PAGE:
- Description of the graduate programs
- Admission to the graduate program
- Support available for graduate students
- Special awards and prizes
- Related pages
The Department of Physics and Astronomy of Rutgers University is one of the largest in the country, with over 60 faculty members in the department, and over 70 members of the Graduate Program. With approximately 100 graduate students, the department has one of the best student/faculty ratios of any PhD granting program in the nation.
Major research efforts in the department are devoted to astronomy, theoretical and experimental condensed matter physics (including surface physics), theoretical and experimental nuclear physics, and theoretical and experimental high-energy physics.
Graduate programs offered by the Department of Physics and Astronomy include curricula leading to the degrees of Doctor of Philosophy (Ph.D.), Master of Science (M.S.), and Master of Science for Teachers (M.S.T ), which are conferred by the Graduate School-New Brunswick.
The doctoral program is designed to give students a broad understanding of classical and modern physics, with intensive training in one of the frontier areas of modern research. A thesis of original research is required to give the students experience in advancing themselves to the leading edge of an important area of physics. Students are encouraged to study several sub-disciplines of physics so that they will be prepared to apply their fundamental knowledge beyond the field of their thesis work. An astronomy option is available that allows students who intend to carry out their thesis work in astronomy to replace several upper-division course requirements with astrophysics courses. The average length of study is five to six years. A candidacy examination, including both a written and oral section, is ordinarily taken at the beginning of the second year. The Master of Science is not required for the Ph.D. degree and no foreign languages are required. A detailed description of degree requirements as well as summaries of individual faculty member research can be found in the current 2016-2017 Handbook for physics graduate students ("Redbook")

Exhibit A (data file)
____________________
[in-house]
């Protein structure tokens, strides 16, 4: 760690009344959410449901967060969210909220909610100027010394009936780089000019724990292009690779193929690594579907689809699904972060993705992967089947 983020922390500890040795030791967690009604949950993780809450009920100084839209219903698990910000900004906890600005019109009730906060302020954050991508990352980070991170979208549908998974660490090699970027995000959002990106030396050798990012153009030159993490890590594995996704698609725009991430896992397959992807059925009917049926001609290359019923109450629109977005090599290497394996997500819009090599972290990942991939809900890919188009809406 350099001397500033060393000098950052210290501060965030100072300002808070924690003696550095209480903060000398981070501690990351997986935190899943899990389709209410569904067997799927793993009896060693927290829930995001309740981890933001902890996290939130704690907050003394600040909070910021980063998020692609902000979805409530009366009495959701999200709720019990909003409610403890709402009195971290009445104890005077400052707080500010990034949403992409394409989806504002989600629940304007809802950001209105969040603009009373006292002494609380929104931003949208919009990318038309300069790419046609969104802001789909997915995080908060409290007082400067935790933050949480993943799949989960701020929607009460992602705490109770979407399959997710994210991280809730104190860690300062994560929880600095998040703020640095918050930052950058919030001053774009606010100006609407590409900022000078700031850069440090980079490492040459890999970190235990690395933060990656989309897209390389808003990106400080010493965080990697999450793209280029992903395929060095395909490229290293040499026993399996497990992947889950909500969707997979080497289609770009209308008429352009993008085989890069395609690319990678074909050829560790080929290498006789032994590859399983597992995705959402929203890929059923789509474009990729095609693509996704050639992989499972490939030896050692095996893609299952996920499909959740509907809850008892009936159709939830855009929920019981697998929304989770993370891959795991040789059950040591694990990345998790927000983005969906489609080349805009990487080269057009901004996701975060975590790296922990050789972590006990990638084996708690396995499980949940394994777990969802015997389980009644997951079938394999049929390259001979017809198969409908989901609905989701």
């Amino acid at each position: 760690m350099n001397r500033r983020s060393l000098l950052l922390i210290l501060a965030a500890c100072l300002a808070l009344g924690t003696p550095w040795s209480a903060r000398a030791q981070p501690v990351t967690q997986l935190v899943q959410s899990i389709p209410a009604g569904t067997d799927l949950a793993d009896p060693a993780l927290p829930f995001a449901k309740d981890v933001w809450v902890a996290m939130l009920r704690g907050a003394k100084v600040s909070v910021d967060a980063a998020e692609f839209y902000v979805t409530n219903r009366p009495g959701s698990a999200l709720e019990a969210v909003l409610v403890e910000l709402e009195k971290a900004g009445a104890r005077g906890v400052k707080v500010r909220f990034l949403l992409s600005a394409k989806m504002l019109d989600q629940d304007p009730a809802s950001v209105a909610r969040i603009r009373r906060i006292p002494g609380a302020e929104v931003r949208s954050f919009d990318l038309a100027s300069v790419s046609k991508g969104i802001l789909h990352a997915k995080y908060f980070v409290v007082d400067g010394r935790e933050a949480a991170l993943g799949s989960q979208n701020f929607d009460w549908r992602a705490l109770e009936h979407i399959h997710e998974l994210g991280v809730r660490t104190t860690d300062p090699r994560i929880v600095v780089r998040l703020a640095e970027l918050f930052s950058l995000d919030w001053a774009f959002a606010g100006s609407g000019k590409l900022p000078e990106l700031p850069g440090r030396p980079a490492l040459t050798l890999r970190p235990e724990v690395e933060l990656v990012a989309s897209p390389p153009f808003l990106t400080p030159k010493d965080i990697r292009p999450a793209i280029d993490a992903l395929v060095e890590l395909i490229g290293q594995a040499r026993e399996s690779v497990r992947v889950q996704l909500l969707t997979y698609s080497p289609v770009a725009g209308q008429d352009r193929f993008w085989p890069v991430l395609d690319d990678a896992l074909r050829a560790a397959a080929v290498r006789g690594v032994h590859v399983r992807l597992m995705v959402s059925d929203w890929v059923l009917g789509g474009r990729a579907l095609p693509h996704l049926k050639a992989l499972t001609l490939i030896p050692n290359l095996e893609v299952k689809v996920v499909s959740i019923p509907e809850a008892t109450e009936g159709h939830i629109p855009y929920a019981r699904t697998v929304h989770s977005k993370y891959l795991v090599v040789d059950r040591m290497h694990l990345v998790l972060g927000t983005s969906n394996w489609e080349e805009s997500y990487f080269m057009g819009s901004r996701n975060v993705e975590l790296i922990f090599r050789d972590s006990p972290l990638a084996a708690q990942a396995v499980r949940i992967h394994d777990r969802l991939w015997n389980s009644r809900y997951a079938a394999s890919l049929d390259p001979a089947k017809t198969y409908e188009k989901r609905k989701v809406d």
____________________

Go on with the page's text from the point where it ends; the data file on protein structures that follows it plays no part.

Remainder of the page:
Graduates of the doctoral program have been successful in diverse careers at universities, in government research laboratories, and in industry. Although most of the department's graduate students are enrolled in the Ph.D. degree program, the master's programs provide attractive alternatives for students who wish to pursue a shorter advanced education program. Graduates of the M.S. degree program generally find careers in industrial laboratories. The program, requiring course work and either thesis research or a critical essay, is normally completed in two years. The M.S.T. degree program is primarily a subject-matter-oriented program for teachers. Courses are chosen in consultation with an adviser to fit individual needs.